In the Symposium, how is eros presented as similar to or different from philia?

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Without a doubt, there’s a big difference between eros and philia as defined in Plato’s symposium. Both words could be translated as “love,” but they describe different aspects of love.

The ancient Greek language used by Plato had several specific words that are all translated by the English word...

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Without a doubt, there’s a big difference between eros and philia as defined in Plato’s symposium. Both words could be translated as “love,” but they describe different aspects of love.

The ancient Greek language used by Plato had several specific words that are all translated by the English word “love.” In the most basic sense, “eros” refers to erotic love, “philia” to friendship, and “agape” to a higher, spiritual kind of love.

In the Symposium, Plato has Socrates and others expound on desire in several senses. Philia is certainly one kind of desire—the sense of affection that brings about friendship between people. Plato remarks that this kind of love isn’t based on what one person can gain from being in the company of another: it’s not about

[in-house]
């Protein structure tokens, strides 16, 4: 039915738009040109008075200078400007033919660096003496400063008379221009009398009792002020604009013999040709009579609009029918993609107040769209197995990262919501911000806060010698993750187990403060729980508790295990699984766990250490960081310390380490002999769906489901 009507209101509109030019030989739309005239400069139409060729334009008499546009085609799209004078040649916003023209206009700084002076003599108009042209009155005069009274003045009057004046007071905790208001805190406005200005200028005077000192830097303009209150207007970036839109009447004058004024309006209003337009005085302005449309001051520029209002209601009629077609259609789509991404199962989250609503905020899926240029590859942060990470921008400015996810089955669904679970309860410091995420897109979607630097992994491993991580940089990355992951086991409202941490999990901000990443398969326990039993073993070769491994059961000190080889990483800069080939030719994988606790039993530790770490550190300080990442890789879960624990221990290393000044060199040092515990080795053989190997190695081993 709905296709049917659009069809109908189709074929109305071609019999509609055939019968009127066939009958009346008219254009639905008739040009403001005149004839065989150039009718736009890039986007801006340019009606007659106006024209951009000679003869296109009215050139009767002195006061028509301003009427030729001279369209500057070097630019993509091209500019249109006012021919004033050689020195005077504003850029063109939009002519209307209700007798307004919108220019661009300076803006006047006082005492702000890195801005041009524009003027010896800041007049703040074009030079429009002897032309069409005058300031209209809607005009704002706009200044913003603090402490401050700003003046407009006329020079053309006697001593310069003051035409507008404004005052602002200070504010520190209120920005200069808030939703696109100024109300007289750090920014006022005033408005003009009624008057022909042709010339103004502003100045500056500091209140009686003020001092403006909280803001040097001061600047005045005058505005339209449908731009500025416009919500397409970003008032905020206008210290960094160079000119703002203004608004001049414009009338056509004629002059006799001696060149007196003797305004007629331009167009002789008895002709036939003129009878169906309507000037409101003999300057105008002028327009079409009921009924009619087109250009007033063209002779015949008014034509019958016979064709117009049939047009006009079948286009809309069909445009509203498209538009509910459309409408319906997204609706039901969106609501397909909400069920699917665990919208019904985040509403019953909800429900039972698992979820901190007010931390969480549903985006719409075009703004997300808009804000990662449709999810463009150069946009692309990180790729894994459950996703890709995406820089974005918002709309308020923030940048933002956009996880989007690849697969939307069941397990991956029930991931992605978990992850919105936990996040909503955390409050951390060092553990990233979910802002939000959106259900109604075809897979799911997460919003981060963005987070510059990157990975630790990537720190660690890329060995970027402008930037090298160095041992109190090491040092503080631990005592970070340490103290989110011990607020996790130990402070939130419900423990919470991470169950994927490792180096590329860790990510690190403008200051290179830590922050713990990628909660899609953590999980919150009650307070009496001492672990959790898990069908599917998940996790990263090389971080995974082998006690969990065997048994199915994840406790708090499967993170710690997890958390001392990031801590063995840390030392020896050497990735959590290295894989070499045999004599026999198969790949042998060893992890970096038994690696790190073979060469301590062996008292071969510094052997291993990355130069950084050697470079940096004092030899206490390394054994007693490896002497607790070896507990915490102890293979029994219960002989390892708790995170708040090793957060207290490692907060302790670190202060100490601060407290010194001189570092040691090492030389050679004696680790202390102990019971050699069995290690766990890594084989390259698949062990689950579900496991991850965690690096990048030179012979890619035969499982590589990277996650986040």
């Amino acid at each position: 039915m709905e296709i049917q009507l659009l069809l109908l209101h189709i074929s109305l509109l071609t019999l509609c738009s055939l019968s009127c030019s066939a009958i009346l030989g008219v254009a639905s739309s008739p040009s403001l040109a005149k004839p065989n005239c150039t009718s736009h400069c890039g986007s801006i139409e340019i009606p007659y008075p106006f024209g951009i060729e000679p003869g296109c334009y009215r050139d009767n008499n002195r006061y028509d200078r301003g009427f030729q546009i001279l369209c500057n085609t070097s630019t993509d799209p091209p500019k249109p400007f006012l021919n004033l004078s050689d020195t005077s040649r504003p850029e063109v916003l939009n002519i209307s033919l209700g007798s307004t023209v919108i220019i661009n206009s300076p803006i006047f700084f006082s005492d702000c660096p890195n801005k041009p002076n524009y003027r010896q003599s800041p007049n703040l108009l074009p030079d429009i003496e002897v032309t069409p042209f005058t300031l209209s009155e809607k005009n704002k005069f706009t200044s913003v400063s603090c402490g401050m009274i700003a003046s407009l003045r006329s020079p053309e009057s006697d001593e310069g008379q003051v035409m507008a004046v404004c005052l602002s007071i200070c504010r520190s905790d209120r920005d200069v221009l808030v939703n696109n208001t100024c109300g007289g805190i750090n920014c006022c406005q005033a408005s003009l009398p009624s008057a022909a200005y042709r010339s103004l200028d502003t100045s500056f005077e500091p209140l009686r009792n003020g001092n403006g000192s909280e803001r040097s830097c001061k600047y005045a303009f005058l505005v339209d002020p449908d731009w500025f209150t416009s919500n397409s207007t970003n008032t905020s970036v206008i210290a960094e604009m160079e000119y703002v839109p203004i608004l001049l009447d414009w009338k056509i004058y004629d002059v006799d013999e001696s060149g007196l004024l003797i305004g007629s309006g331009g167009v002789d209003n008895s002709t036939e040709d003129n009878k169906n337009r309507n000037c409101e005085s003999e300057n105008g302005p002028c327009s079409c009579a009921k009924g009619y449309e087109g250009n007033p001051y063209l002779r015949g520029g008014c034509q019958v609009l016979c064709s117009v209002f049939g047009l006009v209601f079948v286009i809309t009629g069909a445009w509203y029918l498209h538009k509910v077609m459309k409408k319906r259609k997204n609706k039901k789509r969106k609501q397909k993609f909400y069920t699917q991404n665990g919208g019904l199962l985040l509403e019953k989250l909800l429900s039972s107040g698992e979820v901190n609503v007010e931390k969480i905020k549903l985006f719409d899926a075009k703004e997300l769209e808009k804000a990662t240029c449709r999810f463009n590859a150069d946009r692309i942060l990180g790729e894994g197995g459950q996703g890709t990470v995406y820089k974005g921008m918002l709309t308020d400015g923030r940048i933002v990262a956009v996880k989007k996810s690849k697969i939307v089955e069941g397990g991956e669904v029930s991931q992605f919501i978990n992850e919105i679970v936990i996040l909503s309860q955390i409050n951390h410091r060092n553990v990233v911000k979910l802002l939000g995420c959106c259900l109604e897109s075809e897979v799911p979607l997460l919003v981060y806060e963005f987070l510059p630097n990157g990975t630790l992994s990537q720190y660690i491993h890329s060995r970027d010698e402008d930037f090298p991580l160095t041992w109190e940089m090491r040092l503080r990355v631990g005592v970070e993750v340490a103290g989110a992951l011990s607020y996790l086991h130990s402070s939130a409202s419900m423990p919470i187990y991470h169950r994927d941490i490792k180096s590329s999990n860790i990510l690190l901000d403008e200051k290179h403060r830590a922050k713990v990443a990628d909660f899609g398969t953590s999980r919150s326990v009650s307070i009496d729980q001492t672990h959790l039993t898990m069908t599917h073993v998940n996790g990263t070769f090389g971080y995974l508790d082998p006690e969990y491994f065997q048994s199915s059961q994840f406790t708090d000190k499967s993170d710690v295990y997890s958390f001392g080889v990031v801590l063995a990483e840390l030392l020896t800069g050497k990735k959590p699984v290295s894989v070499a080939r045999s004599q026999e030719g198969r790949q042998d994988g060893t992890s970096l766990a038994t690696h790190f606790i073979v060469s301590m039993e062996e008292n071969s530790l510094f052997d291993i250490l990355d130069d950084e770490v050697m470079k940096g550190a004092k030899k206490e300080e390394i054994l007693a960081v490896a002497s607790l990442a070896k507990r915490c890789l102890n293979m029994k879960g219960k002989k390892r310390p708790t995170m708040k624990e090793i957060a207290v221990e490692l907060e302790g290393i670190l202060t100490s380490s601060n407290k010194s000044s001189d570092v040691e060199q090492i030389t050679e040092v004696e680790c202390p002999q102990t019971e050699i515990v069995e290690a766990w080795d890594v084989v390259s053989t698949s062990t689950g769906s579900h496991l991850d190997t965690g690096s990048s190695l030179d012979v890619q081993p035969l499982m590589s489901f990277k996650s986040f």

the love of money, or of wealth, or of political power, whether a man is frightened into surrender by the loss of them ... For none of these things are of a permanent or lasting nature.

Philia, as described in the Symposium, is more about “virtue”—the goodness one recognizes in another person that might signify a part of themselves that they long to see developed. With this in mind, it’s no wonder that there’s an etymological link between philia and philosophy, the love of wisdom (in Greek, sophia).

Eros, on the other hand, is a more direct form of attraction. Within the Symposium, this generally refers to erotic love between two people. According to the discussions of the characters in the Symposium, heterosexual love is tied to reproduction and creating children who resemble their parents:

this is the character of their love; their offspring, as they hope, will preserve their memory.

Homosexual love had a very particular role in ancient Greek society that was not equivalent to its role in the contemporary world. The Symposium sees this type of eros as connected to “virtue and ... what should be.” Though certainly connected to physical love, the Symposium remarks that it leads to something else: the “next advance will be to set a higher value on the beauty of souls than on that of the body.”

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